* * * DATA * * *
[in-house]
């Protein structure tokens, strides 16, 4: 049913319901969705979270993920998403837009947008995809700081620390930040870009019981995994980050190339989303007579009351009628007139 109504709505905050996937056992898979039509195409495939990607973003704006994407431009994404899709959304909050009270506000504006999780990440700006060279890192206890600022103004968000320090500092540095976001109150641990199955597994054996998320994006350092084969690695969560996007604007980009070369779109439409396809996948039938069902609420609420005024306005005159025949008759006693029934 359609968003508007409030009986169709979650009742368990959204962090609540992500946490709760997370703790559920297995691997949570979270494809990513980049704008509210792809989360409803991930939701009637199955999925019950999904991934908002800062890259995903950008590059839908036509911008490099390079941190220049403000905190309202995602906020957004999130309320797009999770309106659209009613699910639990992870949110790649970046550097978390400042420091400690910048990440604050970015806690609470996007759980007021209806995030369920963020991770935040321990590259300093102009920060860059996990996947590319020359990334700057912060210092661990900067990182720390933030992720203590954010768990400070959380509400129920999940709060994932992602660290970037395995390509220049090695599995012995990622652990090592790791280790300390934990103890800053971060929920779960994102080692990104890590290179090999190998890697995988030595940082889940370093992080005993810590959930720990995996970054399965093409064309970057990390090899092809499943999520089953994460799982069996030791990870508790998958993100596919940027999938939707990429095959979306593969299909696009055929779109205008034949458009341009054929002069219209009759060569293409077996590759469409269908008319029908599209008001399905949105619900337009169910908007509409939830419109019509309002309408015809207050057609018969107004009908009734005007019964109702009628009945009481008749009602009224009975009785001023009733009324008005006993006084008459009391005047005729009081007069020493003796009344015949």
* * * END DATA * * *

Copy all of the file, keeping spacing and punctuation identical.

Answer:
[in-house]
């Protein structure tokens, strides 16, 4: 049913319901969705979270993920998403837009947008995809700081620390930040870009019981995994980050190339989303007579009351009628007139 109504709505905050996937056992898979039509195409495939990607973003704006994407431009994404899709959304909050009270506000504006999780990440700006060279890192206890600022103004968000320090500092540095976001109150641990199955597994054996998320994006350092084969690695969560996007604007980009070369779109439409396809996948039938069902609420609420005024306005005159025949008759006693029934 359609968003508007409030009986169709979650009742368990959204962090609540992500946490709760997370703790559920297995691997949570979270494809990513980049704008509210792809989360409803991930939701009637199955999925019950999904991934908002800062890259995903950008590059839908036509911008490099390079941190220049403000905190309202995602906020957004999130309320797009999770309106659209009613699910639990992870949110790649970046550097978390400042420091400690910048990440604050970015806690609470996007759980007021209806995030369920963020991770935040321990590259300093102009920060860059996990996947590319020359990334700057912060210092661990900067990182720390933030992720203590954010768990400070959380509400129920999940709060994932992602660290970037395995390509220049090695599995012995990622652990090592790791280790300390934990103890800053971060929920779960994102080692990104890590290179090999190998890697995988030595940082889940370093992080005993810590959930720990995996970054399965093409064309970057990390090899092809499943999520089953994460799982069996030791990870508790998958993100596919940027999938939707990429095959979306593969299909696009055929779109205008034949458009341009054929002069219209009759060569293409077996590759469409269908008319029908599209008001399905949105619900337009169910908007509409939830419109019509309002309408015809207050057609018969107004009908009734005007019964109702009628009945009481008749009602009224009975009785001023009733009324008005006993006084008459009391005047005729009081007069020493003796009344015949």